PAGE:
Being vegan isn’t new - not by a long shot! Vegan practices have been around for years… Centuries, even. The most common vegan food alternatives, like tofu and certain plant-based milk, have actually been around for longer than you think.
Though veganism as a practice has been around for such a long time, the reasons why we do it may have changed over the years. There was a time when people went vegan for religious reasons. Some went vegan because of certain dietary requirements and restrictions.
For some modern-day vegans like us, we choose to go on this path because of its environmental benefits. And we’re going to dive deeper into the environmental impacts of veganism!
The meat (pun intended) of this little read can be summed up in one question. Point blank and straight to the point - is being vegan or vegetarian better for the environment? Yes. Yes, it is.
But how? Glad you asked because there’s a lot more to it!
Fresh air. We take it for granted a lot of the time. Even so, we bet you wouldn’t be surprised if we said that a field full of crops is environmentally better than a field full of cattle. Producing cattle-based meat will actually produce 96%–98% more greenhouse gas emissions than vegan meat. That’s an outstandingly large difference!
Let’s dial in on the numbers more. A single cow (Literally just ONE) will produce 154 to 264 pounds of methane gas per year. Meat-producing cattle would emit at least 231 billion pounds of methane into the atmosphere each year. Once you see the numbers, it can actually be quite shocking.
If you, at the very least, removed beef from your diet and perhaps saved yourself from consuming 155 pounds of meat a year (that’s roughly the amount of edible beef you can get from a single cow), you could be saving the planet from more than 200 pounds of methane gas. An average man could consume up to 730 lbs of meat per year! Think of the impact that makes.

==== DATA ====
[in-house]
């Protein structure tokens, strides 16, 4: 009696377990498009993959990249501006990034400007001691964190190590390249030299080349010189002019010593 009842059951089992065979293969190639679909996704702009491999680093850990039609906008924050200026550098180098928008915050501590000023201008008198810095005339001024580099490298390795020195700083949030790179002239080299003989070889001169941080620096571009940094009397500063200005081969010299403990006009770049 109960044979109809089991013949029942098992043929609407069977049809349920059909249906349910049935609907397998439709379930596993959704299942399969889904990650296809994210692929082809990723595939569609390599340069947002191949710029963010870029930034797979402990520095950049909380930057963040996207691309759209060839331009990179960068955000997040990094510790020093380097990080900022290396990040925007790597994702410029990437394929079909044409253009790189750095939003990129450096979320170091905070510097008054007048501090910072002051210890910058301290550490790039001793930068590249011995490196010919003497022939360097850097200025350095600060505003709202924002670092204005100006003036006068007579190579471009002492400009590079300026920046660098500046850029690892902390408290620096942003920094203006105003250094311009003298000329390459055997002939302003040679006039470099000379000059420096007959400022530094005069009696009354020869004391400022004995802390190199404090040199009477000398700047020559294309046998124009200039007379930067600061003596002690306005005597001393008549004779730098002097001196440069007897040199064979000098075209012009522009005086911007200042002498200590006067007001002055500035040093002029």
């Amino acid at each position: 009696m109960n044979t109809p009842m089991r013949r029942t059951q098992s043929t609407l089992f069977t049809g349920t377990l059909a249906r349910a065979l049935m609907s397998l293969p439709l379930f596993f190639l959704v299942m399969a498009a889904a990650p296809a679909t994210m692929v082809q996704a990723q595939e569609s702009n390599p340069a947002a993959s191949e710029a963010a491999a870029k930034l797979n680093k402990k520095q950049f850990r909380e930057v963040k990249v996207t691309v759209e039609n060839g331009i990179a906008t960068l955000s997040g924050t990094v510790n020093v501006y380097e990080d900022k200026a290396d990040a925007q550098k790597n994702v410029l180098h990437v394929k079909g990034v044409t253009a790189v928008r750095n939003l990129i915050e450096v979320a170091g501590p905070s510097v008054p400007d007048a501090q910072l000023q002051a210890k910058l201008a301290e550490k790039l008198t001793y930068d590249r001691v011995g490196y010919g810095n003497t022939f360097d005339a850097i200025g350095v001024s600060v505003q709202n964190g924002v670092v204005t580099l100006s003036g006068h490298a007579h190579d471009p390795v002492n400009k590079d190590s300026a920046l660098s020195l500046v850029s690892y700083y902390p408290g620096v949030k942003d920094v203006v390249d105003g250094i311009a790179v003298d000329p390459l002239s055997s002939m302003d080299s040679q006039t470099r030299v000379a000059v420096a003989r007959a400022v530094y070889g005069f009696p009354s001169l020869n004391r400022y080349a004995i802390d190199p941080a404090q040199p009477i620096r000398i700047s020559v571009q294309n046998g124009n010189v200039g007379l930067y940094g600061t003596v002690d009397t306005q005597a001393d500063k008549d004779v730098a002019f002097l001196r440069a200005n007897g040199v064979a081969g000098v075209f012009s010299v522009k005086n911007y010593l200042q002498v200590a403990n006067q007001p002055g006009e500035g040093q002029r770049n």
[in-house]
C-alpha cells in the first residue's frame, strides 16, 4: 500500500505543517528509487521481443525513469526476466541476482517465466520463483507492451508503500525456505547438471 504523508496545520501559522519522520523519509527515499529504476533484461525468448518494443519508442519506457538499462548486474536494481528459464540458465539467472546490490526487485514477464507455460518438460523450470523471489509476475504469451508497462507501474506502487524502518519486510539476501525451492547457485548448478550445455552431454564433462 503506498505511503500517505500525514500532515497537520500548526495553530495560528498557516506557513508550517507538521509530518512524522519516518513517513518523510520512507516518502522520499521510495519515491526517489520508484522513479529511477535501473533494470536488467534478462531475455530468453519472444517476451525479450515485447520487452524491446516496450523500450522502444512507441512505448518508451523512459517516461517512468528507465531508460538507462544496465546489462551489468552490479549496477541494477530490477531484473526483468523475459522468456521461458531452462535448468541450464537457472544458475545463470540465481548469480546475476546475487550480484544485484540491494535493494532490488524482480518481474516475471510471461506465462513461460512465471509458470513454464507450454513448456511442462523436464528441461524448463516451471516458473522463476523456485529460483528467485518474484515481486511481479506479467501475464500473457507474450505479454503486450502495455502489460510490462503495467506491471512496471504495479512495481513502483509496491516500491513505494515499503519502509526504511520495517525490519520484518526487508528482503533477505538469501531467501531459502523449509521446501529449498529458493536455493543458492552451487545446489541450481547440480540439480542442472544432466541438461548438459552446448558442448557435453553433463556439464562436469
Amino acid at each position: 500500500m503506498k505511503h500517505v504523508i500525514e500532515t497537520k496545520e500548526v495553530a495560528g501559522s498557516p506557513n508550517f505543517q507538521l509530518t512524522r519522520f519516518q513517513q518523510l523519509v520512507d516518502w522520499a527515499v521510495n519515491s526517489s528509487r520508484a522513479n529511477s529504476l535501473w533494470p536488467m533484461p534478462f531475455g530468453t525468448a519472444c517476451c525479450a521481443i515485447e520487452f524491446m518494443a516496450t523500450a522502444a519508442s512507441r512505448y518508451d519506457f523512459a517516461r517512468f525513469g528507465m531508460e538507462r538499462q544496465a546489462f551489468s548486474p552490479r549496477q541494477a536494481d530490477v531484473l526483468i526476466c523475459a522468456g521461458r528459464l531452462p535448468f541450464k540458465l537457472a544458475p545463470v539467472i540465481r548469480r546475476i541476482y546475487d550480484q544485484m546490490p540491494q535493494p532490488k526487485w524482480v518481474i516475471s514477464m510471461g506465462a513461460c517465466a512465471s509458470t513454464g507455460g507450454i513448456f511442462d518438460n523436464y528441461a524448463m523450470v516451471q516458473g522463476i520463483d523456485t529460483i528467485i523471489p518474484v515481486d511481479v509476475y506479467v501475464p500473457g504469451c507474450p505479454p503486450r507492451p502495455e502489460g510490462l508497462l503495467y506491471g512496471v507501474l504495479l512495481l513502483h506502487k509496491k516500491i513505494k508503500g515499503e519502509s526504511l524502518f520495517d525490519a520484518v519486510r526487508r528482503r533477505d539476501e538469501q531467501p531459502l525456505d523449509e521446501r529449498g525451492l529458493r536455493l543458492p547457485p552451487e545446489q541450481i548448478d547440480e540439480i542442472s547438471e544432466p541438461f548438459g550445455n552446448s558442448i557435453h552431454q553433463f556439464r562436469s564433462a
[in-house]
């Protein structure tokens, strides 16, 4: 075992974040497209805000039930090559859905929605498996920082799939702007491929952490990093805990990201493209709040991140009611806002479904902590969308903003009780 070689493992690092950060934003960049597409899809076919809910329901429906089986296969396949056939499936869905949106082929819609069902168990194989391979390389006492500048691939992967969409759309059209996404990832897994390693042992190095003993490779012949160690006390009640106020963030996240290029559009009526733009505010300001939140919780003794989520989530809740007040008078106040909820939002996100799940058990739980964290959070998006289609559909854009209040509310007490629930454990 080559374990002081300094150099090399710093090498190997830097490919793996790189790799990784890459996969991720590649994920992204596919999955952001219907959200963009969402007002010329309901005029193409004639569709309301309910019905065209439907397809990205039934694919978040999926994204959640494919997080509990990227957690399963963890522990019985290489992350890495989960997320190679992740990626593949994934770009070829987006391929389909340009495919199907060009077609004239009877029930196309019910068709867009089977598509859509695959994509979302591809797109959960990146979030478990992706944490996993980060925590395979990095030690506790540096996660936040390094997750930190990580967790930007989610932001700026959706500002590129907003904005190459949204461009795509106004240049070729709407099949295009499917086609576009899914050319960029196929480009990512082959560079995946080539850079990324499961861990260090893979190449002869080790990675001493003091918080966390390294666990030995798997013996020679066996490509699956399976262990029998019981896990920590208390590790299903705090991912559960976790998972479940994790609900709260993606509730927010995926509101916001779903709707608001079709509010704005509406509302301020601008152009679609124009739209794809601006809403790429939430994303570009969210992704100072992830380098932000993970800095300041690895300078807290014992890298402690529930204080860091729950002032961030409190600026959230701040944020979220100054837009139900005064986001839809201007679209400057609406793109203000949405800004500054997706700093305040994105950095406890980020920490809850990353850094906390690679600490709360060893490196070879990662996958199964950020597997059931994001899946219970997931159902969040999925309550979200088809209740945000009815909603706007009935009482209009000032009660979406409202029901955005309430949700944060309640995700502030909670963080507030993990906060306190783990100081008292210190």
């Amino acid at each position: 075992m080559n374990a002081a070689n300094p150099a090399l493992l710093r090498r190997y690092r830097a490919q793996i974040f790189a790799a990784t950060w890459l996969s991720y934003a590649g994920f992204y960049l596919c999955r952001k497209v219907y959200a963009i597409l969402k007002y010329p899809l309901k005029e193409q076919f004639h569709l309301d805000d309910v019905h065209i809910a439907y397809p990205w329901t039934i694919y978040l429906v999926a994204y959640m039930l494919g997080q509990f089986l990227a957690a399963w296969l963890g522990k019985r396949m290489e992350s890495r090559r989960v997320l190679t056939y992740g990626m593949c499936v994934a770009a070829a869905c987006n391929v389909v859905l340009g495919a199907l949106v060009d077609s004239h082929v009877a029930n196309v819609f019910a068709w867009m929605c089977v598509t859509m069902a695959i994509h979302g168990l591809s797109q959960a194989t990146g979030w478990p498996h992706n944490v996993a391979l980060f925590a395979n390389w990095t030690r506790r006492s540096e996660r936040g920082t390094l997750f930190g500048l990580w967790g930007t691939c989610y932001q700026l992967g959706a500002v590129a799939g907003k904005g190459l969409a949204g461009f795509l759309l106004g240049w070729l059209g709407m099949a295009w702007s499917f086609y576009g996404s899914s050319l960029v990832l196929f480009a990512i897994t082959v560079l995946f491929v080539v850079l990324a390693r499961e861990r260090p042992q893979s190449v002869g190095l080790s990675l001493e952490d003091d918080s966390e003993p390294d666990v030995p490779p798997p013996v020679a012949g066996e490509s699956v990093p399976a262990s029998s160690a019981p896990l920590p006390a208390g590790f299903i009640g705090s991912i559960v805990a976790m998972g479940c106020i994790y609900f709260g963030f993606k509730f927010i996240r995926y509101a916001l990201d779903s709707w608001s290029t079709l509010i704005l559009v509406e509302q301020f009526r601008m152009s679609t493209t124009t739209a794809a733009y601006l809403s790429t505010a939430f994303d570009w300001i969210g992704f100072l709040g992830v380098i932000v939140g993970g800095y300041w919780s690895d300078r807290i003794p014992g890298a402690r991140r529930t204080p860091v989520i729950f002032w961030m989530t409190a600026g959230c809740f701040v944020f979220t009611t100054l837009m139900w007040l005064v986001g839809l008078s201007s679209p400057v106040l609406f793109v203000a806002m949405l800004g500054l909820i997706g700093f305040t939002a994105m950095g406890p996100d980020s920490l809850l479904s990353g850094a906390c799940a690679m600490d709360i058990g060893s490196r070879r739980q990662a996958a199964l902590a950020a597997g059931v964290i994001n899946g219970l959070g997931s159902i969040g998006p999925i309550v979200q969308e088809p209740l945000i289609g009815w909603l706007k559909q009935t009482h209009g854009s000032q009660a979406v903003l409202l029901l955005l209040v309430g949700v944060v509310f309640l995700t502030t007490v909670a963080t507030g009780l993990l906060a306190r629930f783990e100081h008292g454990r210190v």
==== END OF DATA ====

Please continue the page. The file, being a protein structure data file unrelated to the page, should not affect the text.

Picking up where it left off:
That being said, how much more impact can a vegan diet offer in comparison? We think a whole lot more! Plus, we haven’t taken into account how much good plants (or in this case, crops) actually do for our environment. These, combined, will help the planet in so many ways!
We’ve done the gassy talk. Now let’s get to the other environmental benefits of veganism - and that’s land use. Whether it be cattle, chickens, pigs, or any other animal, they need a place where they can grow. Even if they’re only raised for human consumption, animals need a place to graze and roam free. That, as you may have guessed already, requires a little land.
Animals require a lot more space than you think. It wouldn’t be right to simply confine them to a single small space day and night. There are some studies that support that plant-based meats were more land efficient than their animal counterparts. About 420 times more, give or take. So, how much land does a man need? Well, a lot more if we’re sticking to eating animals. That’s for sure!
Bear with us here as it’s going to be a little tricky explaining this fun fact. It would actually take more land to grow or raise nutritionally similar plant-based and animal-based food. That’s like saying 100 grams of animal protein will take up more land than growing 100 grams of plant protein. Got that? Good.
Also Read - Why Go Vegan?
Air…Land… What else is missing? The sea or, in this case, water. Since we’ve been comparing crops to animals, chances are you’re thinking that plants need more water to grow. But that’s not all it’s cracked up to be.
Surprisingly, you’d need more water to raise animals for consumption than you would need for crops. Crops need water to grow and to be washed later on. How about animals? They need water to drink, water to be bathed and kept sanitary, and water when you clean out enclosures or living spaces. That’s not yet the entirety of it, but we’re sure you got the picture.
Now let’s talk numbers. Producing pork would actually need 3.3 times more water compared to vegan alternatives. We don’t often realize that raising animals requires more water than growing plants for consumption.
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Now you know that it is! Numbers don’t lie. Even if you’re a vegetarian, you’re already doing so much more good for the planet than you think. This World Vegan Day, we’re glad to know that our choices make a positive impact. We hold ourselves accountable.
If you don’t consider yourself a vegan or a vegetarian, we hope that we convinced you enough to just try it out for a day or maybe two. You might find it pretty awesome. We know we do. We’ll be glad to welcome you here!